MARKSVILLE, LA (AP/WAFB) - One of two deputy city marshals charged with murder in a 6-year-old boy's fatal shooting wants Louisiana prosecutors to disclose whether any of their witnesses were hypnotized to elicit trial testimony.
A court filing dated last Friday doesn't explain why Norris Greenhouse Jr.'s lawyer, George Higgins III, is asking if any prosecution witnesses underwent hypnosis or any "truth-determining examinations," such as polygraph tests or sodium pentothal. In his filing, he says hypnosis has become an increasingly common investigative tool for state law-enforcement agencies despite the technique's controversial nature.
Greenhouse and Derrick Stafford have pleaded not guilty to charges of second-degree murder and attempted second-degree murder in the shooting that killed Jeremy Mardis and wounded his father, Christopher Few, in Marksville last November.
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Attorneys for Derrick Stafford filed seven motions in June seeking a number of things before the case heads to trial. They requested a continuance in the case in order to go through all of the evidence in the case. The trial was initially scheduled to begin on Sept. 26, 2016. A new trial date has been set for Nov. 28, 2016, which was the original trial date for Greenhouse. A new date for Greenhouse's trial has not been set.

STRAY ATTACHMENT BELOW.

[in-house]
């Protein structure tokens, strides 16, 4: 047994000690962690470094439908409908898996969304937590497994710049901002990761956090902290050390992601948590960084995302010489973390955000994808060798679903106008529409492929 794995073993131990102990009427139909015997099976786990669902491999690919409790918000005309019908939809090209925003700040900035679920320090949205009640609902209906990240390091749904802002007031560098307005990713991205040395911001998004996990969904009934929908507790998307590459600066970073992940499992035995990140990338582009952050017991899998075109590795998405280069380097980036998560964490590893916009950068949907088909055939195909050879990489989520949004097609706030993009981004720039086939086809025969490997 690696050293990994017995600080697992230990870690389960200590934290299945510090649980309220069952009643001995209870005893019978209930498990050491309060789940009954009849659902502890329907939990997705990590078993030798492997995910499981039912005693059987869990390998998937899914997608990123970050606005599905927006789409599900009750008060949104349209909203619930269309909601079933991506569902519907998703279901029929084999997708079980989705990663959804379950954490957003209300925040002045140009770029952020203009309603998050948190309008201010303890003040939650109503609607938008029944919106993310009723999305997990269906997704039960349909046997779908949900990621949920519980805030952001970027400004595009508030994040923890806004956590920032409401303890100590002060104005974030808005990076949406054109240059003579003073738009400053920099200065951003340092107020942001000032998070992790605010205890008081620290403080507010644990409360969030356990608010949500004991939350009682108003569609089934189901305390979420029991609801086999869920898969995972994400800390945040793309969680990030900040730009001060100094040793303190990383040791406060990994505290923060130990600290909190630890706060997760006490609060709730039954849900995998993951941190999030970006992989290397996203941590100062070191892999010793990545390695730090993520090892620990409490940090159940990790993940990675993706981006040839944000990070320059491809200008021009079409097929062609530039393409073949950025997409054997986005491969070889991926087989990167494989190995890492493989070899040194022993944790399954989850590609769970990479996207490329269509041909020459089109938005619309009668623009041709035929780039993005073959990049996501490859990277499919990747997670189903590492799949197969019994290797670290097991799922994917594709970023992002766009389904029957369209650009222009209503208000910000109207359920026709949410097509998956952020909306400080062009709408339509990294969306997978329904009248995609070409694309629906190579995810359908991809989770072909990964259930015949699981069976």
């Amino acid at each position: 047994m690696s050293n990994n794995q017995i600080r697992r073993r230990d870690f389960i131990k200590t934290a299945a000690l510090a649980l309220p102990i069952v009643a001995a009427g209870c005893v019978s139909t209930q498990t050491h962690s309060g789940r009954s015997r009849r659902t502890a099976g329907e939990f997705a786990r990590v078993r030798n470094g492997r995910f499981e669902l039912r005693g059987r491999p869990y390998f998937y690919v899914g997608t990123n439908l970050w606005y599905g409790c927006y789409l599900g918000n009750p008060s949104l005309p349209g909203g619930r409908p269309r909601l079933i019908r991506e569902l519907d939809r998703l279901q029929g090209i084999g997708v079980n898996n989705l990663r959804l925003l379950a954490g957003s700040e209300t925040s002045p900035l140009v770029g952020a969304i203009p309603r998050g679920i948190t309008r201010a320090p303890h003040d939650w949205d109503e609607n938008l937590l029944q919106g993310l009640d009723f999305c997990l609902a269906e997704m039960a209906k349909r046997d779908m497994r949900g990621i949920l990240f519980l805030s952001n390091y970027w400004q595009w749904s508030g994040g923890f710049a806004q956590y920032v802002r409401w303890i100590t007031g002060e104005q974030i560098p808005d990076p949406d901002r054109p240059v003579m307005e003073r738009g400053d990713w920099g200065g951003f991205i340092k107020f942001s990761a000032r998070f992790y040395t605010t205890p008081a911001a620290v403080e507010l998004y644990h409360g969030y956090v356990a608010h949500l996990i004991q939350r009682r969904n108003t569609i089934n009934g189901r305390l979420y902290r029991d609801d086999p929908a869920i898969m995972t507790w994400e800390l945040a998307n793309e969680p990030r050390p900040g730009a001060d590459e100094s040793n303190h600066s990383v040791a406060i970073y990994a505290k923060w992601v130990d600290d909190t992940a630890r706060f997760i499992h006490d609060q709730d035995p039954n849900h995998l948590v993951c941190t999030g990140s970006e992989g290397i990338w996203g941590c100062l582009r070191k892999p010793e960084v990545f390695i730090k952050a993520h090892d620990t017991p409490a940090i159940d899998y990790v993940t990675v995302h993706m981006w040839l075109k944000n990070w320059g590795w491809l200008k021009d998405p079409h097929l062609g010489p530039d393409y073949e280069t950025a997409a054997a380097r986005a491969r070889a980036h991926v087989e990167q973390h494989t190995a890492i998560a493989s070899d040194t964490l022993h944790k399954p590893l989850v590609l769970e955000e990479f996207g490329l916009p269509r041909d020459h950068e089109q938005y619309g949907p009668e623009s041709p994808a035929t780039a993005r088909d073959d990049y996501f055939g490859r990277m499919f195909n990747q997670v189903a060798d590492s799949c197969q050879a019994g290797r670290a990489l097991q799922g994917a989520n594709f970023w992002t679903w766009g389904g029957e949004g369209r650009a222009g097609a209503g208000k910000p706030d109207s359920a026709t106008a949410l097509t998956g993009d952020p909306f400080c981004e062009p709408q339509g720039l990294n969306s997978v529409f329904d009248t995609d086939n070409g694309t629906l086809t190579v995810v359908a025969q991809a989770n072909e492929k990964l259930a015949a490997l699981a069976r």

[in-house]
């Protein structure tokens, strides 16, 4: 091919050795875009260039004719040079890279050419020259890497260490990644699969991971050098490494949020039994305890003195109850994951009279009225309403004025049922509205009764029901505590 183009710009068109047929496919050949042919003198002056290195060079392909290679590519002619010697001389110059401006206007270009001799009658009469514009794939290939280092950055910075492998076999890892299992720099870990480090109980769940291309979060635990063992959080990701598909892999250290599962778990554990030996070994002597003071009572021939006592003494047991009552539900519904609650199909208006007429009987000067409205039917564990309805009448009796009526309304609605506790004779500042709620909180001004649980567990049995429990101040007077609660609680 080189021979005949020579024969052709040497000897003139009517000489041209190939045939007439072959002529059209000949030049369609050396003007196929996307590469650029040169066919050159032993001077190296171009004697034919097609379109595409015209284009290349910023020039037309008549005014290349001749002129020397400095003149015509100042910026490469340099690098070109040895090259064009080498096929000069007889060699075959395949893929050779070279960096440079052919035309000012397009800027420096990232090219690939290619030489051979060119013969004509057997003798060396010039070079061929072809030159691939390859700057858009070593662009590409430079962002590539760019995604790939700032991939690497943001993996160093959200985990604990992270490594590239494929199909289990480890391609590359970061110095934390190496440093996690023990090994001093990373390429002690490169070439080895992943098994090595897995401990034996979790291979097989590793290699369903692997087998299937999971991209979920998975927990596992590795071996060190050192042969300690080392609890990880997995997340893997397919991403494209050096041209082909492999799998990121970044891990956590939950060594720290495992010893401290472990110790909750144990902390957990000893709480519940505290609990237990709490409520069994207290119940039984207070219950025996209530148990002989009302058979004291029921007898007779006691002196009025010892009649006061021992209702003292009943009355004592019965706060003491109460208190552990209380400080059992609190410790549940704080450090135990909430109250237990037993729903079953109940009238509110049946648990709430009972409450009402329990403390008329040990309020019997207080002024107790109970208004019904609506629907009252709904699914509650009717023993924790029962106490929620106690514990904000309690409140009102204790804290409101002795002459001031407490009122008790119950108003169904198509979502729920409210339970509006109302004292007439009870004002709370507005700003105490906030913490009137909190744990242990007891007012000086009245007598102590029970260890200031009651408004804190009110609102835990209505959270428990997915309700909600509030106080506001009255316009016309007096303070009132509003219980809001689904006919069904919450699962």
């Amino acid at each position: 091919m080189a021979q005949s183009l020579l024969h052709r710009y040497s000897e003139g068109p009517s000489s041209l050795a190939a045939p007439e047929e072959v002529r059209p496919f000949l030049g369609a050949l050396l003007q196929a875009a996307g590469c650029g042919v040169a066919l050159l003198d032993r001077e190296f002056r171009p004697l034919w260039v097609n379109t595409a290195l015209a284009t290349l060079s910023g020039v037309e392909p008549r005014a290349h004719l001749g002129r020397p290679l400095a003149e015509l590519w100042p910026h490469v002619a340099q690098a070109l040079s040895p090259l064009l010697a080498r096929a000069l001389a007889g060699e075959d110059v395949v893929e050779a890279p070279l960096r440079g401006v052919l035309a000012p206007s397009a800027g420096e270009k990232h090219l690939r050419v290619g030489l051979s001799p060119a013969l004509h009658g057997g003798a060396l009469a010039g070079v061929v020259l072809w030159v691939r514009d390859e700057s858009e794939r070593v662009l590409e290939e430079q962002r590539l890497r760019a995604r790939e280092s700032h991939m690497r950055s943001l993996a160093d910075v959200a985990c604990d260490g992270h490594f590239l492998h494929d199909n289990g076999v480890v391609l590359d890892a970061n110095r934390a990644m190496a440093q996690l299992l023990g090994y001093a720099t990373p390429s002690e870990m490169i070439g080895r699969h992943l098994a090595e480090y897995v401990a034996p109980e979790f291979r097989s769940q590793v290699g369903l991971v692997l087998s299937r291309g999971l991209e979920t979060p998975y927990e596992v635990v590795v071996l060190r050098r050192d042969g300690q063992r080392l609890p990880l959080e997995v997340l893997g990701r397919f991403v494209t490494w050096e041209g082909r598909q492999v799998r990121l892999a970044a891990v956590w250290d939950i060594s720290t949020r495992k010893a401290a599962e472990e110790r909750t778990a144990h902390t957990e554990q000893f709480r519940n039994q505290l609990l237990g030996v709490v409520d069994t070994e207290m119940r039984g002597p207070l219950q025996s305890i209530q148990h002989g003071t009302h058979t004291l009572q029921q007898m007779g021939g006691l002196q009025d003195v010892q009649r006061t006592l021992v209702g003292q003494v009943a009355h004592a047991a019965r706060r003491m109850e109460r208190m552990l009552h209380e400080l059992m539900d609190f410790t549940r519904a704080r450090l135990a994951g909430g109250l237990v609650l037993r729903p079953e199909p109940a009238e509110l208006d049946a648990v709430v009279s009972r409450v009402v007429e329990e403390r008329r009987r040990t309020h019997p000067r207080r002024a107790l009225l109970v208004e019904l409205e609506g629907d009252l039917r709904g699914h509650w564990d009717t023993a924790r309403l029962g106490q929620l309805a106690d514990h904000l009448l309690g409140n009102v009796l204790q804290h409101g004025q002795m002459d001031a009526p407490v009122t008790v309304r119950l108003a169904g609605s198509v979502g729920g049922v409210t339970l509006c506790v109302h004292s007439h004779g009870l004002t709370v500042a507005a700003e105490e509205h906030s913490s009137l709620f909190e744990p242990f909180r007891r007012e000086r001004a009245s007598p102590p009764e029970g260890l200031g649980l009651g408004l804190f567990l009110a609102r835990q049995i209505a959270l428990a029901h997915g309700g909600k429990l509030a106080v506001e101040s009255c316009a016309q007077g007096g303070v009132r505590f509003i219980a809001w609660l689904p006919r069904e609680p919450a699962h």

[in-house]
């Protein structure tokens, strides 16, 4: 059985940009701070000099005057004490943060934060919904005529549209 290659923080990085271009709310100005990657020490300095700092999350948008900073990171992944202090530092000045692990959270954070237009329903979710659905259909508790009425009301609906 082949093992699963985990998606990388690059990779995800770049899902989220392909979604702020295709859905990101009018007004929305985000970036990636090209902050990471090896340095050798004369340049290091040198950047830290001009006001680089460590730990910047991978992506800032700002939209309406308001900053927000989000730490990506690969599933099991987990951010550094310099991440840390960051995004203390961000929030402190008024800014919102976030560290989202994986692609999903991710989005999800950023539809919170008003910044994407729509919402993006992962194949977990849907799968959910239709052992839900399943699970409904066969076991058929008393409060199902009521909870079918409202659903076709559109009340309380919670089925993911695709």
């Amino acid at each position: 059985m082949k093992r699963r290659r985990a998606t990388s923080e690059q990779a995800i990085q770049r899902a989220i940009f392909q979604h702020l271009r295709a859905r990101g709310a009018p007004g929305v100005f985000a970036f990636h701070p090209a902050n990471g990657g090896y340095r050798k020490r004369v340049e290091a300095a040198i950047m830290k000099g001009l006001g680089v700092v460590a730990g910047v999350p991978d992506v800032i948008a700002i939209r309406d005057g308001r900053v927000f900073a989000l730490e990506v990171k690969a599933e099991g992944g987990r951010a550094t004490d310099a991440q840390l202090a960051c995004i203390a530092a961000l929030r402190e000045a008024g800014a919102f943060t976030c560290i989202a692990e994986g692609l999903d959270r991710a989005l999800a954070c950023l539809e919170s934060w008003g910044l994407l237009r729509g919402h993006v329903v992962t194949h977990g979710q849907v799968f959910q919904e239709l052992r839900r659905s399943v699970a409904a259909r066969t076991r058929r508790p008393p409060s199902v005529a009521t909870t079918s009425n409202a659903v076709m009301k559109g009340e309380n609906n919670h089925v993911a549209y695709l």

Investigators said Mardis was a passenger in his father's car when a pursuit started on Nov. 3, 2015 and Stafford and Greenhouse fired at the vehicle. They later determined Greenhouse and Stafford were not justified and were charged. Both are currently out on bond.
The arrest report for both Greenhouse and Stafford detail the timeline of events on November 3 around 9:15 p.m. in Marksville. It states Greenhouse started pursuing Christopher Few's 2000 Kia Sport. From there, two more Ward 2 city marshals joined in the pursuit. They were identified as Lt. Jason Brouillette and Stafford. Sgt. Kenneth Parnell, who was working for the Marksville Police Department at the time, heard the call over the radio and responded. It is also when Parnell turned on his body camera that recorded the entire scene.
Their affidavits state when everyone reached the dead end of Martin Luther King Drive, Greenhouse and Stafford got out of their cars and "...discharged their duty weapons towards the 2000 Kia Sport vehicle. The vehicle, Mr. Few and his son were struck by multiple gunshots fired by the deputy city marshals."
"Mr. Few was critically wounded by two gunshot wounds. Mr. Few's six-year-old son received five gunshot wounds and was pronounced dead at the scene," it also stated.
The body camera captured 13 minutes from that night...just 26 seconds in, it shows "...Christopher Few's empty hands are raised and visible when gunfire becomes audible."
When Louisiana State Police started its investigation into the guns used, troopers found "...all spent casings recovered at the scene were fired from the duty weapons of deputy city marshals Norris Greenhouse and Derrick Stafford." Also, when Parnell was interviewed by investigators, "...he stated he didn't fire his weapon because he didn't fear for his life."
Brouillette and Parnell were not charged in connection with the shooting.